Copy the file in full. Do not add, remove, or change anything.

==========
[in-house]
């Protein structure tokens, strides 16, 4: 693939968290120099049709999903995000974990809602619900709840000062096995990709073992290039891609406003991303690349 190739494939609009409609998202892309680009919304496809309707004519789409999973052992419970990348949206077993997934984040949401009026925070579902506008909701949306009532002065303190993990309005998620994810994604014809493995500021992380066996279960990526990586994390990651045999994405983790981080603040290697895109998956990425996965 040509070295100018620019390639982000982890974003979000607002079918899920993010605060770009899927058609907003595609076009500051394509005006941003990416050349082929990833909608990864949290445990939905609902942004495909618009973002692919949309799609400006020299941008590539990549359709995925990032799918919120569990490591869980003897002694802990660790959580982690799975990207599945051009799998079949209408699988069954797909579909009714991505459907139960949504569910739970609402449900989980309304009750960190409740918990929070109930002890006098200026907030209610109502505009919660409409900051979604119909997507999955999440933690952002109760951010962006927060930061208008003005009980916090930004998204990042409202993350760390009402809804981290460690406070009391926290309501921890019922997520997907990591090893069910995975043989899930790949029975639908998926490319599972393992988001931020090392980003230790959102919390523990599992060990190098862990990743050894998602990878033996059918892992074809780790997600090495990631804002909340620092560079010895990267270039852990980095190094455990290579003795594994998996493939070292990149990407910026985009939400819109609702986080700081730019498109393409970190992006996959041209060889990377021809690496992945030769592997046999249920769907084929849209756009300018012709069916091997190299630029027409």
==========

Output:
[in-house]
């Protein structure tokens, strides 16, 4: 693939968290120099049709999903995000974990809602619900709840000062096995990709073992290039891609406003991303690349 190739494939609009409609998202892309680009919304496809309707004519789409999973052992419970990348949206077993997934984040949401009026925070579902506008909701949306009532002065303190993990309005998620994810994604014809493995500021992380066996279960990526990586994390990651045999994405983790981080603040290697895109998956990425996965 040509070295100018620019390639982000982890974003979000607002079918899920993010605060770009899927058609907003595609076009500051394509005006941003990416050349082929990833909608990864949290445990939905609902942004495909618009973002692919949309799609400006020299941008590539990549359709995925990032799918919120569990490591869980003897002694802990660790959580982690799975990207599945051009799998079949209408699988069954797909579909009714991505459907139960949504569910739970609402449900989980309304009750960190409740918990929070109930002890006098200026907030209610109502505009919660409409900051979604119909997507999955999440933690952002109760951010962006927060930061208008003005009980916090930004998204990042409202993350760390009402809804981290460690406070009391926290309501921890019922997520997907990591090893069910995975043989899930790949029975639908998926490319599972393992988001931020090392980003230790959102919390523990599992060990190098862990990743050894998602990878033996059918892992074809780790997600090495990631804002909340620092560079010895990267270039852990980095190094455990290579003795594994998996493939070292990149990407910026985009939400819109609702986080700081730019498109393409970190992006996959041209060889990377021809690496992945030769592997046999249920769907084929849209756009300018012709069916091997190299630029027409």